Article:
Brochin tries again to repeal 2011 alcohol tax

Brochin tries again to repeal 2011 alcohol tax

By Dan 4th with Flickr Creative Commons License

By Dan Menefee

For Maryland Reporter

For a second year in a row, Sen. Jim Brochin is trying to repeal the retail sales tax on alcohol that went from 6% to 9% in 2011. He said it unfairly targets one industry and puts Maryland at a disadvantage with neighboring states.

“Currently surrounding states are charging less in sales and use tax…and it’s having a negative effect on local businesses,” Brochin told the Senate Budget and Taxation Committee on Wednesday.

He said alcohol consumption in the state has declined by 10% since the tax went into effect — while sales in other states are up 3.3%.

Brochin, D-Baltimore County, acknowledged the fiscal note on his proposal, SB157, which forecasts a $700 million revenue loss through fiscal 2022, but he believes much of it could be recouped with an increase in consumption.

“I’m not naïve enough to think it would be revenue-neutral but it might end up being close,” Brochin told the committee.

The Department of Legislative Services projects a 3% increase in sales if the tax is repealed.

Brochin said a $14 glass of wine with a $24 entre “seems incredibly out of whack.”

Marty Kutlik, owner of Ridgely Wine & Spirit in Lutherville said the state could maintain the same revenue stream by moving the 2011 increase to an excise tax because it would reflect higher sales. An excise tax is collected at the wholesale level.

“It would become part of my sales,” Kutlik told the committee. “If it’s part of my sales it means I’m more profitable and it means my business has a greater value.”

Kutlik said more than 75% percent of the time his customers use credit cards, and processing the higher tax rate results in more fees charged by the credit card companies.

In opposing the bill, Ann Ciekot, director of the Maryland Chapter of the National Council on Alcoholism and Drug Dependence, said repeal would reduce the revenue stream for “important public health measures.”

“It has definitely helped,” Ceikot said, citing research. “Increasing the alcohol beverage tax reduces certain sexually transmitted diseases [and] decreases binge drinking.”

Ceikot said a report was due out next month that would also show a decrease in drunk driving incidents with the higher tax rate. She said the public health benefits far outweighed the burdens on businesses.

But Brochin rejected the argument that higher taxes results in lower rates of sexually transmitted diseases.

“I’ve never seen any study that shows that is the case,” Brochin said.

He said the tax hike was more a budget measure than a public health issue in 2011.

“That was a deal they made so they could balance the budget and I don’t believe you make a deal on one industry,” he said. “The sales tax in Maryland is 6% so why are we picking on alcohol at 9%. I think it should be comparable with everything else.”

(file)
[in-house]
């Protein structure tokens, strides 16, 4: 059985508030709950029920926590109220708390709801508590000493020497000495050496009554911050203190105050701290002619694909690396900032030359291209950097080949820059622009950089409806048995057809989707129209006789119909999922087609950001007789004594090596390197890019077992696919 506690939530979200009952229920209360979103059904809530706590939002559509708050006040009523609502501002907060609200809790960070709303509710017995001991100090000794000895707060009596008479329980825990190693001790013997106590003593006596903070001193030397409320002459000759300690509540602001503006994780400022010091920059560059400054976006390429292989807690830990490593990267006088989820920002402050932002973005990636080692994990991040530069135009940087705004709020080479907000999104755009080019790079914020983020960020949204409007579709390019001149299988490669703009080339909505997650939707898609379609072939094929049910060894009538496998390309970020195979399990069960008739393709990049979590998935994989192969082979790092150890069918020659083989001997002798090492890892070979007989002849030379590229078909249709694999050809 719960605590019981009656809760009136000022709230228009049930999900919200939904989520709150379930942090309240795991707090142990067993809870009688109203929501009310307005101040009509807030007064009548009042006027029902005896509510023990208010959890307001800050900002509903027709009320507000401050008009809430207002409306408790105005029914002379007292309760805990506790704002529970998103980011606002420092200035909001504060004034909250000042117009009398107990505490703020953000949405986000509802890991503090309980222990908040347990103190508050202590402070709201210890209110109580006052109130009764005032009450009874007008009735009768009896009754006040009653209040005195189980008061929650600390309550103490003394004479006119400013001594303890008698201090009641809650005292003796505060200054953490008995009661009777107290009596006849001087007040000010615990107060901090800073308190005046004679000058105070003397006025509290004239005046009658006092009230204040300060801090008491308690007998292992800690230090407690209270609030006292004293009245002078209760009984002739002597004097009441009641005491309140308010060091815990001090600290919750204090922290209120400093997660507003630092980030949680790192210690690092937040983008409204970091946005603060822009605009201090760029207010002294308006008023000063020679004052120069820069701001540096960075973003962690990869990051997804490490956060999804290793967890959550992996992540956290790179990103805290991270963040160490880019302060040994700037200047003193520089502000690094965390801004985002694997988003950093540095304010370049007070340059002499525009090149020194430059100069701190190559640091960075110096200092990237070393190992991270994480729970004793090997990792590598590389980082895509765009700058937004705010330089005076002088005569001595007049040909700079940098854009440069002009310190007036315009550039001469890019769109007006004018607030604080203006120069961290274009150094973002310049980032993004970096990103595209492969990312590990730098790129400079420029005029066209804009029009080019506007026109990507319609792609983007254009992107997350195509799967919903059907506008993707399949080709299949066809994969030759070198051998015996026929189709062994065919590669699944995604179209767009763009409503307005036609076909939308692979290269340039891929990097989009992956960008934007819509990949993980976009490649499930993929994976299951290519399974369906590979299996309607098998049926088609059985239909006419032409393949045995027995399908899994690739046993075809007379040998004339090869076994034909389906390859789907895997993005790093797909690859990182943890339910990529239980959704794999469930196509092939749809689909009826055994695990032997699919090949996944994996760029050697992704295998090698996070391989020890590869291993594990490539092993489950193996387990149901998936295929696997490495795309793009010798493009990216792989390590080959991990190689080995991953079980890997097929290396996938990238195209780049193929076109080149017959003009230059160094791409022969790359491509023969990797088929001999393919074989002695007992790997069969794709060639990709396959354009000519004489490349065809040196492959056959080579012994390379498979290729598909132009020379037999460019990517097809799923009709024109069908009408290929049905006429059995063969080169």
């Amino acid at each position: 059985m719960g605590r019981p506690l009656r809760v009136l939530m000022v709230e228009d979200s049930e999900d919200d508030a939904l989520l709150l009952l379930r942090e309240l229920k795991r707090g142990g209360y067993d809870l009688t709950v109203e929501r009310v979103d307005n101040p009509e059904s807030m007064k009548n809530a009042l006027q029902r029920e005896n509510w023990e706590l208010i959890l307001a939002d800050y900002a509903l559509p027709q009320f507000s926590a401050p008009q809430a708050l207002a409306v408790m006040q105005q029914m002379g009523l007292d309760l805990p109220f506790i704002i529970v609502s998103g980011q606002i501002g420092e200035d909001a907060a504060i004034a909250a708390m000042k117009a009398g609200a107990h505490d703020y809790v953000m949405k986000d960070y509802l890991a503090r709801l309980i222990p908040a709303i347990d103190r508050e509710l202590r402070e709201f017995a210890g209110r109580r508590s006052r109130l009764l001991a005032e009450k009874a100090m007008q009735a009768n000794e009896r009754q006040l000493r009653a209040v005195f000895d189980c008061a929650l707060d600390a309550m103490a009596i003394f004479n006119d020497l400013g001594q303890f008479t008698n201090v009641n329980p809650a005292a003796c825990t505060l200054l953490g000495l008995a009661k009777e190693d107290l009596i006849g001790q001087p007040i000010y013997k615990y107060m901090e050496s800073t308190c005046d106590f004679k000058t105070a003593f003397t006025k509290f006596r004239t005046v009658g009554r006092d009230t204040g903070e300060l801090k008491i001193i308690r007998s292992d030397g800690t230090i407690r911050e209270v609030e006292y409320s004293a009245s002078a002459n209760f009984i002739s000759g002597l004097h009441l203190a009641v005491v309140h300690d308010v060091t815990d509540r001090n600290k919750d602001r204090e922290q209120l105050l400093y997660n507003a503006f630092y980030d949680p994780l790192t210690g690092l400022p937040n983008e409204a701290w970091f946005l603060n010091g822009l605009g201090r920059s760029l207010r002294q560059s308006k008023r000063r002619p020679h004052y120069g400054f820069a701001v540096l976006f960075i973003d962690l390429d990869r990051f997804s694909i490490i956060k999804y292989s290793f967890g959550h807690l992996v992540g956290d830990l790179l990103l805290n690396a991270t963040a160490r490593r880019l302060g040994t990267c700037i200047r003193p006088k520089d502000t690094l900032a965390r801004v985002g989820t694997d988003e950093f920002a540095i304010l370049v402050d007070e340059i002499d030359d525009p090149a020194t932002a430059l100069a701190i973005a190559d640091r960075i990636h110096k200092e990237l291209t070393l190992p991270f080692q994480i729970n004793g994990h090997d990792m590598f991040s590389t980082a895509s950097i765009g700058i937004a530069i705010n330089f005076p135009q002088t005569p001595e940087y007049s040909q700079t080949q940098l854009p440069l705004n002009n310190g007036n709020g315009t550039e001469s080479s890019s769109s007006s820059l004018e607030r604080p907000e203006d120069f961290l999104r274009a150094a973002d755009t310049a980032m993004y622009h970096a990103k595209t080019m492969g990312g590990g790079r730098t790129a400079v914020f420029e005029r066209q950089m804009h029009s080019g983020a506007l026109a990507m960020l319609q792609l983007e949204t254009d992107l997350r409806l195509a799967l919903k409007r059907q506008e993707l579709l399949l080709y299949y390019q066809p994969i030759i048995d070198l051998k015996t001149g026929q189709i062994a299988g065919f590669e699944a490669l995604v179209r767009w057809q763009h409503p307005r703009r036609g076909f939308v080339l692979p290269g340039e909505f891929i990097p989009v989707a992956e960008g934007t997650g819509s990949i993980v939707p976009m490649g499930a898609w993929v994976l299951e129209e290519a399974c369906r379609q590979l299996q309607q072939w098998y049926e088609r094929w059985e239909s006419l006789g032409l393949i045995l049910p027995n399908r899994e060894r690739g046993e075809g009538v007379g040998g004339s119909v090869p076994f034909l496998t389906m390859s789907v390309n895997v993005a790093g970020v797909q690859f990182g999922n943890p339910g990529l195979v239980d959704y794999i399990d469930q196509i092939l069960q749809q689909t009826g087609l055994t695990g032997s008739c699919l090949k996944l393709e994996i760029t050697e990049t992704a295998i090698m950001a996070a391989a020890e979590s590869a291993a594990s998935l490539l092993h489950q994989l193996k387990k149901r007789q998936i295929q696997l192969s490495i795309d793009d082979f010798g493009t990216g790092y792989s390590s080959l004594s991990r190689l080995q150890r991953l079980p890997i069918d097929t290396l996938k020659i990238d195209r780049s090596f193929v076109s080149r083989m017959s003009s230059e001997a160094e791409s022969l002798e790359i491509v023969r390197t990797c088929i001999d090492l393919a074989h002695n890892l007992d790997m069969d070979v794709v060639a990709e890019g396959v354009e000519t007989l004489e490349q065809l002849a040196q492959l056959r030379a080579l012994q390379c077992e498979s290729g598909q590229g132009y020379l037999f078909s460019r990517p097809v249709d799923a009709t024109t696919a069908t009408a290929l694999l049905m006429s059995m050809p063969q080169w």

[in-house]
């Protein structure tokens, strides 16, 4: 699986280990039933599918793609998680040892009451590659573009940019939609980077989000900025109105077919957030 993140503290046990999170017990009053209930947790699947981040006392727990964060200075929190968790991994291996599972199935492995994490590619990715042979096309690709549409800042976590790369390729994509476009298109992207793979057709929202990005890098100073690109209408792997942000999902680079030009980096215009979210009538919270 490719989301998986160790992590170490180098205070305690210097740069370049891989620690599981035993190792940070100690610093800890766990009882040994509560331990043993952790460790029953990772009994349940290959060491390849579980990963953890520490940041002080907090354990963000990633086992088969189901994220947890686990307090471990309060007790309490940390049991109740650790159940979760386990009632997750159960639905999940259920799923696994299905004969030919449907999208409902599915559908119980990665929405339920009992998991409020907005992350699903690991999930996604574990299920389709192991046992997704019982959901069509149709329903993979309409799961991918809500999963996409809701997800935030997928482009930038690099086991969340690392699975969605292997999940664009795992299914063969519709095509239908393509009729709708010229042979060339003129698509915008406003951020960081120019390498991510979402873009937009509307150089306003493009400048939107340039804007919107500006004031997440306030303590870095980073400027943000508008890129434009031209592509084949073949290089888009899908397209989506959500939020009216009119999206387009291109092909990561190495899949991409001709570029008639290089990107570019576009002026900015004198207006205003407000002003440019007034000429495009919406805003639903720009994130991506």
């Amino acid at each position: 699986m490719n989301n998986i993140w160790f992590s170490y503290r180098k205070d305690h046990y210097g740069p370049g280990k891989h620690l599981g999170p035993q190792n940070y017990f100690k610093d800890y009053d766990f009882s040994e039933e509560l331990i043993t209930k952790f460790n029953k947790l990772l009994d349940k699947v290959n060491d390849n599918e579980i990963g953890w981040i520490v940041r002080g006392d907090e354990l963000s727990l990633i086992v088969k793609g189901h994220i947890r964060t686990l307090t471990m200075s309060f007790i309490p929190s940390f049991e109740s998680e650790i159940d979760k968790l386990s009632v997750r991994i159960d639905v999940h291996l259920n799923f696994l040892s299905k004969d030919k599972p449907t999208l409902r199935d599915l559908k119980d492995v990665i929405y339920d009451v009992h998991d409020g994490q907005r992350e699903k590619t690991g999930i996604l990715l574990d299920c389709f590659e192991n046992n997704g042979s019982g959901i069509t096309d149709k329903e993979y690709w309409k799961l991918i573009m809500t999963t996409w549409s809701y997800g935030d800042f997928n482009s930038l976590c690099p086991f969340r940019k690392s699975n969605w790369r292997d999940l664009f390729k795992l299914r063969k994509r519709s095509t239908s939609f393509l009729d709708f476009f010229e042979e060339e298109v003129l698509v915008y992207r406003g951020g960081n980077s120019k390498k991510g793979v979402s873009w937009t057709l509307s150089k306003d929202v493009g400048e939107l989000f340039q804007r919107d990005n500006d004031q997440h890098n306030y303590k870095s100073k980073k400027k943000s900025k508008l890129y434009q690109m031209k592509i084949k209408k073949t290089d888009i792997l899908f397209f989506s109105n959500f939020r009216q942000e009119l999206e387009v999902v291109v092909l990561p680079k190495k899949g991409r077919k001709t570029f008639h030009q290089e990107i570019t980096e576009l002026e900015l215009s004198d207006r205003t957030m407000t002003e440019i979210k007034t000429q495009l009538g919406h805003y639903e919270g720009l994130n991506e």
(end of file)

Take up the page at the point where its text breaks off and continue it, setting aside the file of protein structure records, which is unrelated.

The 2011 tax hike began as an excise tax on liquor wholesalers. When the curtain fell on the 2011 session the excise tax morphed into additional 3% tax on retail sales. The extra revenue was intended to aid those with developmental disabilities, but instead it went mostly for school construction in districts of lawmakers who supported that tax.

Brochin opposed the tax hike from the start and then lamented in the fall of 2011 that the revenue had not been shared with his 42nd district, where elementary schools were at 140% capacity.

Dan Menefee can be reached at

About The Author

Dan Menefee

Daniel is a Reporter, If you have additional questions or comments contact Daniel at:


  1. Dale McNamee

    I thought that “sin taxes” were a good thing…/sarcasm
    And that cutting alcohol consumption was also good and would lead to fewer deaths on the road and otherwise…
    Then, there were the beneficial services that were “oh so necessary” and needed funding…/sarcasm
    I’ve heard him on the radio talk shows and he’s moronic…

  2. Herb Cromwell

    Not mentioned in Dan Menefee’s article on the 9% alcohol tax is that, in the original bill, 15% of the proceeds were to go to public mental health services, 15% to addiction treatment and 15% to developmental disabilities services, among other health-related purposes. Over the 2011 session’s final days, legislative leaders replaced the bill with one that directed almost all of the new revenue to school construction except for a one-time allocation for developmental disabilities. As the link to a 2011 story indicated, money that should have expanded access to critical behavioral health care was used for artificial turf at two Howard County high schools. I worked hard on the original bill as director of the Community Behavioral Health Association of Maryland at the time, and I still resent the ultimate outcome.

    • Dale McNamee

      Regarding schools… Where did the tax money from the casinos for them go ?

      Maryland voters get lied to and yet they keep on electing and re-electing these crooks…

      Of course, all of this was reported before today…Right ?

  3. Bad Penguin

    The tax decreased the rate of sexually transmitted diseases? What a load. That statement is just made up and cant be proven. It also leads one to be suspect of anything else she says.

  4. Jenna Fischetti

    Brochin said a $14 glass of wine with a $24 entre “seems incredibly out of whack.”

    1.) If your glass of wine is “$14”, the entree is going to be closer to $40-45. Either that is a really good wine, or the restauranteur is working on an EXTREMELY high mark up. The $14 glass comes from a bottle that cost the restaurant less than $20.

    Yet even IF his scheme goes into action, that $14 glass of wine only becomes $13.62

    Should the state cut the tax so the vendor can make a near 400 percent markup?

    C’mon man… The industry must be funding his campaign…